Apocalyptical Confusion

Ok, there seems to have been some confusion over my opinion that the digital industry will flourish as the economy takes a down-turn.

My original comments related to online marketing.

Alongside my otimistic agency views, I’m also of the opinion that other internet-functioning businesses could be hit pretty hard. Examples:

E-Bay issued a stark warning that profits could be down this christmas – this last quarter saw revenue rise by 12% ($2.12bn) which was lower than analyst predictions. A quick recalculation later and the number-monkeys expect total 2008 revenue to be between $8.53 – $8.68bn (still more money than most people will ever see). 

To be more competitive, Amazon has slashed it’s free delivery qualification costs from £15 to £5. This means that over 90% of their products will be delivered for free. I personally think this is just common sense – leading industry experts have long-advised companies to play around more with free delivery.

Google’s market-share has dipped a teeny-tiny bit. My cynical side says that this explains why they’ve suddenly backtracked on their long-standing policy not to allow gambling advertisements. Now, potentially generating £millions more with this hypocritical move, as we have already seen a quarterly increase on profit this year. I’m sure we’ll see Google beginning to strangle the competition again.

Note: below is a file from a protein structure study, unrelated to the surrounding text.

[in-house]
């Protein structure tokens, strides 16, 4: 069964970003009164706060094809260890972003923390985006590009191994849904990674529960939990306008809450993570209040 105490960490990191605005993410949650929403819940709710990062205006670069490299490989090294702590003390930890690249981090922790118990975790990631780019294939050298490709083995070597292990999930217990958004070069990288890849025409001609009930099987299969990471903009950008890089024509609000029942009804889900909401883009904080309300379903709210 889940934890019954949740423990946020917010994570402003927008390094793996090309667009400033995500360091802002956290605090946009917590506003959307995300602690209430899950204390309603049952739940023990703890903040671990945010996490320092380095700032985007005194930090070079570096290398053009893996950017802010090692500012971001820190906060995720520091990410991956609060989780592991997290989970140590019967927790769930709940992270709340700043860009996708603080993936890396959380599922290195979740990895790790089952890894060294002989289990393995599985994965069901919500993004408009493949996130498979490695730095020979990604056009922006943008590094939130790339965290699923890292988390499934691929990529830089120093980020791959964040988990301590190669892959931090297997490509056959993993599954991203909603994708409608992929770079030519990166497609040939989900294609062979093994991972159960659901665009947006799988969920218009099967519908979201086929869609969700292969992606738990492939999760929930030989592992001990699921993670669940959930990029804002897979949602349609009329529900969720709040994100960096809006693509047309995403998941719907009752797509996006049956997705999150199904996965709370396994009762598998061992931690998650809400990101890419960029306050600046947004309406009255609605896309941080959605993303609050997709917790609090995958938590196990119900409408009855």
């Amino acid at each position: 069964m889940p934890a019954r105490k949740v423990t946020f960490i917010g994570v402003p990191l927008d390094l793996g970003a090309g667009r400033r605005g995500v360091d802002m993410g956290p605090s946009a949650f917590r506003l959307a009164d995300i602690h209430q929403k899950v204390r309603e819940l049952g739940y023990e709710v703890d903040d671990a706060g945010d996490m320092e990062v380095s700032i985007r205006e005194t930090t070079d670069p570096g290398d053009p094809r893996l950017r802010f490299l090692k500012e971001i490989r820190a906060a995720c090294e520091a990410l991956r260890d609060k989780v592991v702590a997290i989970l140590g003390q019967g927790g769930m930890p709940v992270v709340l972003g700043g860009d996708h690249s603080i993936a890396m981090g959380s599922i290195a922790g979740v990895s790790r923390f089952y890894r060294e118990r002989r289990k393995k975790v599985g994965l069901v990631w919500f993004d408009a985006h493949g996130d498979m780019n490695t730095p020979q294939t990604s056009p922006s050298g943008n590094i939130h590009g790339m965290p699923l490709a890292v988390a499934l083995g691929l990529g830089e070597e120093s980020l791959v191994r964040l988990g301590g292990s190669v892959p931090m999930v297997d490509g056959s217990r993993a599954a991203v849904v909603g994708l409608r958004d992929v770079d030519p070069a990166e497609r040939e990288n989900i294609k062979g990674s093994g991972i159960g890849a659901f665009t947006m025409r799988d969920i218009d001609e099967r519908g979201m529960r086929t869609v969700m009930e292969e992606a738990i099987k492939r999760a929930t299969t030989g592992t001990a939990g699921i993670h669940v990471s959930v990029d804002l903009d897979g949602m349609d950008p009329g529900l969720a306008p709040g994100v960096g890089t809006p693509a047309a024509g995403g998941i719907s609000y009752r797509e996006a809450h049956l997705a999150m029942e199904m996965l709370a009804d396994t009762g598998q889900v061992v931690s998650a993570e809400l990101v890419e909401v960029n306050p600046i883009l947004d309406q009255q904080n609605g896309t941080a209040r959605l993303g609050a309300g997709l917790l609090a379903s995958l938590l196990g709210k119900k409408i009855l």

Social networks are struggling to generate viable income. Which is no big secret. Sadly though, this is directly affecting people working in the industry, as they become statistics in the economic downturn. The most recent victim is Hi5, the third largest global network, where it was announced this week that around 10-15% of the workforce would be laid off. Other companies being affected include start-ups and software; again, the most recent casualty being Jive.

When the whole world is suffering economic crisis, it’s obviously going to affect the world-wide-web. But to reiterate my original point; some parts of the digital industry will do well from the misfortune of others. Yes, it will get increasingly competitive, but with decent strategy and user-confidence, those who succeed will be very apparent. Whilst we’re seeing companies collapse every day, I hardly think this is the end of the internet.

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